Other fun non-Spock and Kirk aspects. The doctor-dude being appalled and making snide comments about 20th century medicine. The Russian dude being involved in the nuclear interrogation scene. Uhura and her awesome boots being bad-ass and running around the city. How the whaling boat turned in a circle at a pace that defies physics. The group clumping in the city street and Kirk telling them they looked like a cadet review.
The end of the movie was not so great. It should have ended with the crew in the water laughing and being happy while the whales swam off into the 80s rainbow mural. The probe aspect was dumb. The atmosphere climate change stuff was dumb. The trial was super dumb. I did like that Gillian went to be with her whale loves. I still thought the whales were superfluous.
That said, I had a great time watching this with the First Mate while I made fun of it and he gave me nostalgic memories as we watched. The humor was fun and I have no regrets about watching this film even though I have not magically become a ST fan. I am not adverse to watching more ST films though I am told they are not as funny. So I am in no rush. I would be interested in hearing which films be the crew’s favorites and in which order I should watch the others should the occasion arise. Arrr!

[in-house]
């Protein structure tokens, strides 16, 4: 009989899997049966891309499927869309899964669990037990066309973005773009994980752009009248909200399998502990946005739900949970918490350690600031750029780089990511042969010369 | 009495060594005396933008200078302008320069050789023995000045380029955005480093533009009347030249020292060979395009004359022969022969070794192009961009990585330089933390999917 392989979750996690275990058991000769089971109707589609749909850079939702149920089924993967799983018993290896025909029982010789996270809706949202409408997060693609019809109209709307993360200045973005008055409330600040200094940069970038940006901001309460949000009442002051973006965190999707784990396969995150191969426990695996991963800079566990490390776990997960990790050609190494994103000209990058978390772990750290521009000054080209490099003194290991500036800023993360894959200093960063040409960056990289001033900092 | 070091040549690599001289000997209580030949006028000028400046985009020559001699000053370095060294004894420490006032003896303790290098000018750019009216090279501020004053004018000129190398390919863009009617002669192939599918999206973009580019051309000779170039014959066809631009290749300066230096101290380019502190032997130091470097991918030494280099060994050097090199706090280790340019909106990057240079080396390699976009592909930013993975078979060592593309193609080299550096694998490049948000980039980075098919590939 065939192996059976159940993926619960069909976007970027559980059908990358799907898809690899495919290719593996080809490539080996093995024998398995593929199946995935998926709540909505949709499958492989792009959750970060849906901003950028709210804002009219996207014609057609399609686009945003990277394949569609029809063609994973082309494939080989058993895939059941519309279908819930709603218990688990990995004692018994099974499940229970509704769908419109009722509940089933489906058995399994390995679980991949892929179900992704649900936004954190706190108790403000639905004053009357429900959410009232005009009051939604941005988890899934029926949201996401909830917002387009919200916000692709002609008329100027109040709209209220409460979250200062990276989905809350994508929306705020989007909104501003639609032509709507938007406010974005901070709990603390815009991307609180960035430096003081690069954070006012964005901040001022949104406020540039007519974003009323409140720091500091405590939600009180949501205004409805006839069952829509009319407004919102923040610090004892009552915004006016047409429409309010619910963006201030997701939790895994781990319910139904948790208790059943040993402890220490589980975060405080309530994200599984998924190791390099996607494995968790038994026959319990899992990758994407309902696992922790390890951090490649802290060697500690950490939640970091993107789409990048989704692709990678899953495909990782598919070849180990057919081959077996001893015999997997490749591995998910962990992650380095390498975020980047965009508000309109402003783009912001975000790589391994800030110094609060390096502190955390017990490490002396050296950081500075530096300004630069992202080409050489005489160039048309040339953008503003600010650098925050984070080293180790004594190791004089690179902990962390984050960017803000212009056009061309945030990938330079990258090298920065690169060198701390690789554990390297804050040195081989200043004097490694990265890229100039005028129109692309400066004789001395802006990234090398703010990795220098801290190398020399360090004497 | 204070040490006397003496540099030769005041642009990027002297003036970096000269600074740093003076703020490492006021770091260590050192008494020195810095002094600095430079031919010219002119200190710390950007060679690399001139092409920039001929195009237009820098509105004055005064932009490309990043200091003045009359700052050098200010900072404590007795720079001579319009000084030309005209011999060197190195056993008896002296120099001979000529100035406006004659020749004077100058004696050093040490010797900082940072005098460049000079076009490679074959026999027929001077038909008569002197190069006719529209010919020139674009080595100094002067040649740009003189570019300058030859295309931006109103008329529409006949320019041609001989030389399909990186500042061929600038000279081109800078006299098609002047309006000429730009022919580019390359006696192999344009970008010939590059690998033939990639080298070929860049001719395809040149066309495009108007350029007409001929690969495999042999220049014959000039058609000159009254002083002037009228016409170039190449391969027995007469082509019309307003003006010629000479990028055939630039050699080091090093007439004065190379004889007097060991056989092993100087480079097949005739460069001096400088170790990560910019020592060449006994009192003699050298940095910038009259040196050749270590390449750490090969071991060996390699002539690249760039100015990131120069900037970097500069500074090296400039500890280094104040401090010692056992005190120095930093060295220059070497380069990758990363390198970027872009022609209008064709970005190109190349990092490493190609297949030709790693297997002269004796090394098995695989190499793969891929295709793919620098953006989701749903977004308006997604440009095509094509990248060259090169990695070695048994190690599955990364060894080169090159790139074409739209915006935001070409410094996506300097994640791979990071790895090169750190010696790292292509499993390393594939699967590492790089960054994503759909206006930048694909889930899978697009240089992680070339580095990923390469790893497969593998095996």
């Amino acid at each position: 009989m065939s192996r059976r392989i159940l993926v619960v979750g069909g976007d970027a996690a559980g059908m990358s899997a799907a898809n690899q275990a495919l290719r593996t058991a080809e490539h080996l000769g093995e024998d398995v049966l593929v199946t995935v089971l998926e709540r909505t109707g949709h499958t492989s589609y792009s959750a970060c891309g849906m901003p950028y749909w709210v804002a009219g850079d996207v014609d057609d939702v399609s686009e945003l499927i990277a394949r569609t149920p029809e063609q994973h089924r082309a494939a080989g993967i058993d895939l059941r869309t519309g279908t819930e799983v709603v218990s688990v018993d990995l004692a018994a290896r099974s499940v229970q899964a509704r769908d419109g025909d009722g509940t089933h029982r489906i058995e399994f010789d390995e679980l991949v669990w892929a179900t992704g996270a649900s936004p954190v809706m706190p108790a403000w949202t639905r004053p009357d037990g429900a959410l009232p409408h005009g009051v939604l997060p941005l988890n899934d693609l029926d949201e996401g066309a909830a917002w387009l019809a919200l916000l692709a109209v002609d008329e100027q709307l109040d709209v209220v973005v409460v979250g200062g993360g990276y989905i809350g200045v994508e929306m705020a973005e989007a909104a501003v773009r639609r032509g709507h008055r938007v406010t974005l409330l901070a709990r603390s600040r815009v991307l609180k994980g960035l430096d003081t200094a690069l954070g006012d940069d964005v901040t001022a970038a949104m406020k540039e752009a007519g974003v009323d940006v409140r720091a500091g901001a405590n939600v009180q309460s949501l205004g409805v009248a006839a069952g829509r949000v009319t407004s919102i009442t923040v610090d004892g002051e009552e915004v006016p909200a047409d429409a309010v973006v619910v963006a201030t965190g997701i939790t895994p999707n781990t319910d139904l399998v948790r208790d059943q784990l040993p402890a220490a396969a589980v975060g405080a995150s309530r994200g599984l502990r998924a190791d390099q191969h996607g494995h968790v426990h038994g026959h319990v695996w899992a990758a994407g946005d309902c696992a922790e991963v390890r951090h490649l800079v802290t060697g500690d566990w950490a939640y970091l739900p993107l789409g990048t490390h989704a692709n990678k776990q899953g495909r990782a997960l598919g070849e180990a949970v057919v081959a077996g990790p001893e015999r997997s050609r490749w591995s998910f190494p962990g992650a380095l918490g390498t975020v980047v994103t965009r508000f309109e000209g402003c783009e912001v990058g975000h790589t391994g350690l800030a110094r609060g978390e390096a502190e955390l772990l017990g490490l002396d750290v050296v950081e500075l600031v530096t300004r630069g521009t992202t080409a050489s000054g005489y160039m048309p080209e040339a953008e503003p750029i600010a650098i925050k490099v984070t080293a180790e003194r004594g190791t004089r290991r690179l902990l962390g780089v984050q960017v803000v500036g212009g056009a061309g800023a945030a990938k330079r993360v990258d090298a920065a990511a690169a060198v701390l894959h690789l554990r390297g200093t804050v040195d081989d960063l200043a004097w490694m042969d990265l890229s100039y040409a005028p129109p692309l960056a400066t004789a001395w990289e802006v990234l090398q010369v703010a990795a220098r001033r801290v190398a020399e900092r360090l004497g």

From the First Mate:
A confession: The Voyage Home was my introduction to Trek. My perceptions of what Trek is were irrevocably shaped by this silly film. Not the “Wagon Train to the stars” that was the original series that fascinated my parents. Not the competence porn of The Next Generation that was beloved by my scholastic peers. Not even the interpersonal character drama of Deep Space Nine about which I read a thousand and one essays in the 90s. No, my introduction was the Star Trek comedy film, and I loved every minute of it.
The Voyage Home is usually referred to as “the one with the whales.” While that description is accurate, the whales really are only the MacGuffen that drives the crew to travel back to 1986 for a…ahem…fish out of water tale. Our crew splits up and explores San Francisco of the past while trying to acquire whales and materials to bring those whales back to the future. And what we get are about sixty minutes of comedy set pieces that amused me when I was a child and still amuse me to this day.